David Beckham started on the bench, with in-form Aaron Lennon taking his place on the right of midfield; Steven Gerrard was pushed out to the left. Emile Heskey started up front with Wayne Rooney, whose temperament and professionalism has been called into question this week.
England removed their 'anthem jackets' to reveal new, plain retro-style kits prior to kick-off and the new-look Three Lions certainly roared out of the traps, threatening to overrun their 'rabbit in the headlight' like visitors.
Before seven minutes were on the clock, they had their opener. Wayne Rooney and Steven Gerrard linked up superbly on the left, with the former playing a lovely reverse pass and the latter taking it on the spin. Gerrard then turned it across the face of goal and Emile Heskey was able to bundle home his first ever Wembley goal.
A couple of minutes later, it should have been two. Rooney stroked a gentle cross – against from the left where most of the play was developing – but Heskey got far too much on his header, with the ball flying over. That was the forward's last practical involvement: he limped off to be replaced by Carlton Cole soon after.
The Fighting Jondas did eventually find their voice midway through the half, and enjoyed their first significant spells of possession. Stanislav Sestak slashed an effort wide, but at least he'd reminded the England rearguard that they were playing a football match.
Still, England continued to create half chances. Goalkeeper Stefan Senecky had to save Frank Lampard's volley after good work by Lennon, before Gareth Barry came close to connecting with Rooney's hanging cross at the back post.
Slovakia's best attempt came thereafter. Marek Cech's ball from the left found Miroslav Karhan, whose nonchalant side-footed effort forced a brilliant save from a flying David James.
Further disaster struck England's front-line on 34 minutes. Heskey's replacement Cole was also forced off after breaking down, with a half-fit Peter Crouch loping on.
Both teams managed to fashion a decent opportunity before the interval. Lampard's fine slide challenge released Lennon and the defence stood off the winger. He tried to beat the 'keeper at his near post, to no avail, and Gerrard couldn't do any better with the follow-up header.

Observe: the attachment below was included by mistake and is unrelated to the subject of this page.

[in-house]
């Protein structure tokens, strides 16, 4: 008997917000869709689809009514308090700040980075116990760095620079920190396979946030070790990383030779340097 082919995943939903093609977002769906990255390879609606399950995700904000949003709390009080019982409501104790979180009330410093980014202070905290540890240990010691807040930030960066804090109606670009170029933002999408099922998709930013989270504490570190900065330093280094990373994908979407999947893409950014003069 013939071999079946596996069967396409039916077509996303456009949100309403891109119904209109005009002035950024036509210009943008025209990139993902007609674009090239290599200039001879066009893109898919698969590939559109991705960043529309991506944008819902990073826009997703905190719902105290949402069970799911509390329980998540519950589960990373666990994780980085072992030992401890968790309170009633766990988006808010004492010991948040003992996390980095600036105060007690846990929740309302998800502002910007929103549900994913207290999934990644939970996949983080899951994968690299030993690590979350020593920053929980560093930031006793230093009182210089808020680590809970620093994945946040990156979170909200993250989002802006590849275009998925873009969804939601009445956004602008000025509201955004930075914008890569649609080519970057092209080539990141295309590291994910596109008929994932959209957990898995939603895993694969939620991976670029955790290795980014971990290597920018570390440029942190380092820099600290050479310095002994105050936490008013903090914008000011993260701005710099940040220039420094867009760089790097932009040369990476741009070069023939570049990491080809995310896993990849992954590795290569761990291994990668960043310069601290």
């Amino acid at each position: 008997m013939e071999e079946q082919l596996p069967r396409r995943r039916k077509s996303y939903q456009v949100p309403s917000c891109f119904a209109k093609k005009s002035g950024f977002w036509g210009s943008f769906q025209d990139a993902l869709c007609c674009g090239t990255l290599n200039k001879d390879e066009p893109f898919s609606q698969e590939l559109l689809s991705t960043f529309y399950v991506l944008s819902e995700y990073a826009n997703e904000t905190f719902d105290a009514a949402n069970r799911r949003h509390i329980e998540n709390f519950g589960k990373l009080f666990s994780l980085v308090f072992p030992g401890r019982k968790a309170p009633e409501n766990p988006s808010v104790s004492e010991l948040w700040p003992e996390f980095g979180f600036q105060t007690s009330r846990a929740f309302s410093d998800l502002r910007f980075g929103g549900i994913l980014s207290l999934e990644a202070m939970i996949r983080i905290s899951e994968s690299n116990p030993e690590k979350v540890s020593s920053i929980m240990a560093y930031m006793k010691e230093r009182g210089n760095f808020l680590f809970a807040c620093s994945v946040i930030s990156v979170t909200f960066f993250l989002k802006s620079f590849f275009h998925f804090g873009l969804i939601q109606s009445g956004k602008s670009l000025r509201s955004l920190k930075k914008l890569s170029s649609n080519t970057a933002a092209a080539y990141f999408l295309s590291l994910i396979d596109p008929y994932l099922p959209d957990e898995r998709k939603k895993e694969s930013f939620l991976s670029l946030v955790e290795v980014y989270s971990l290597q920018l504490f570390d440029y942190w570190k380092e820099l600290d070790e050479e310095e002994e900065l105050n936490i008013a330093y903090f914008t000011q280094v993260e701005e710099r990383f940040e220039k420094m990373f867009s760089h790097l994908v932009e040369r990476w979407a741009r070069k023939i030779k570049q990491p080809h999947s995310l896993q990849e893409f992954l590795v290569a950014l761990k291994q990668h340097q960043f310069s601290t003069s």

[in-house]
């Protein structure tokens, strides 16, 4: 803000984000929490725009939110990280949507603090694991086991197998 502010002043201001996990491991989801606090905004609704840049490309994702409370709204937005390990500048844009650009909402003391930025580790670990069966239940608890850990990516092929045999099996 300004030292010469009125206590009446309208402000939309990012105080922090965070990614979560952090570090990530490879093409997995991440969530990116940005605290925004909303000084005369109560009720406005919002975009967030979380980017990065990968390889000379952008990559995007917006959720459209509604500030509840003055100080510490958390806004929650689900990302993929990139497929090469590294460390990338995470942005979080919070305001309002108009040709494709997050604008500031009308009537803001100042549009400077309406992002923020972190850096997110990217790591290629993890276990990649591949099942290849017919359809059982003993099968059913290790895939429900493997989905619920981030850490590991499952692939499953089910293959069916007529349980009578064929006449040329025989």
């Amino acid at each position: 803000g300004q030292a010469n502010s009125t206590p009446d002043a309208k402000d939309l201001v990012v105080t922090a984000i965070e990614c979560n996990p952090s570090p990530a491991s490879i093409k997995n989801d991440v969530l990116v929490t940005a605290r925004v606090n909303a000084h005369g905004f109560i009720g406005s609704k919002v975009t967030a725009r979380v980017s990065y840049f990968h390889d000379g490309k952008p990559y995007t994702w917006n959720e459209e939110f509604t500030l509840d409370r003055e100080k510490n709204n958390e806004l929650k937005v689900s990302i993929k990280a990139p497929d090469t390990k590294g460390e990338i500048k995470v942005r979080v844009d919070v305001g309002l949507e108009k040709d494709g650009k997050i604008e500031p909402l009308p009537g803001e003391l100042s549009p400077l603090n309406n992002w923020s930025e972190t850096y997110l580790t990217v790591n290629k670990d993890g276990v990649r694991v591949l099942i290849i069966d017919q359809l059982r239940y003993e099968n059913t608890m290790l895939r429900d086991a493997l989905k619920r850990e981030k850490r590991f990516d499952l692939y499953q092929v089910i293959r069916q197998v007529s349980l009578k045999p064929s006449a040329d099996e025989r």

At the other end, skipper Robert Vittek drew another good save from James after Matthew Upson's dreadful decision to let the ball run across him on the edge of his area.
Those who'd made it back to their seats hailed the introduction of David Beckham for the second period. With this 109th cap, he surpasses Bobby Moore's record haul for an outfield player.
The half took some time to get into full flow and, when it did, it was Vladimír Weiss' men who threatened. The Slovaks found too much space on the break and Erik Jendrisek eventually hit the side netting when he might have crossed.
Thereafter, England started to impose themselves as they had in the opening stages of the first half.
First, Fabio Capello's men had a 'goal' chopped off. Beckham's golden ball found the head of Crouch, whose effort looked to be bobbling into the net. Captain John Terry then decided to force it over the line, but he'd come from an offside position.
Almost immediately afterwards, Beckham found Rooney, but his touch wasn't deft enough and the ball was half-cleared. Terry then shot wide as he tried to make amends for his error.
However, the floodgates did eventually open with 20 minutes remaining. Beckham chipped in from the right and his delightful ball was powered into the net by the head of an unchallenged Rooney.
Crouch was then replaced by Michael Carrick, completing an incredible sequence of changes which could leave Capello struggling up front for next Wednesday's qualifier against the Ukraine.
Still, England pressed on and, following some good passing movement outside the visitors' box, they scored their 500th goal at Wembley. Carrick played in the onrushing Lampard, who finished across the 'keeper with a low drive into the far left corner after 82 minutes.
At the death, the Chelsea man turned provider for Rooney who, despite hints of offside, was allowed to finish coolly and high into the net, thus completing an eventual romp.
Greg Ptolomey, Goal.com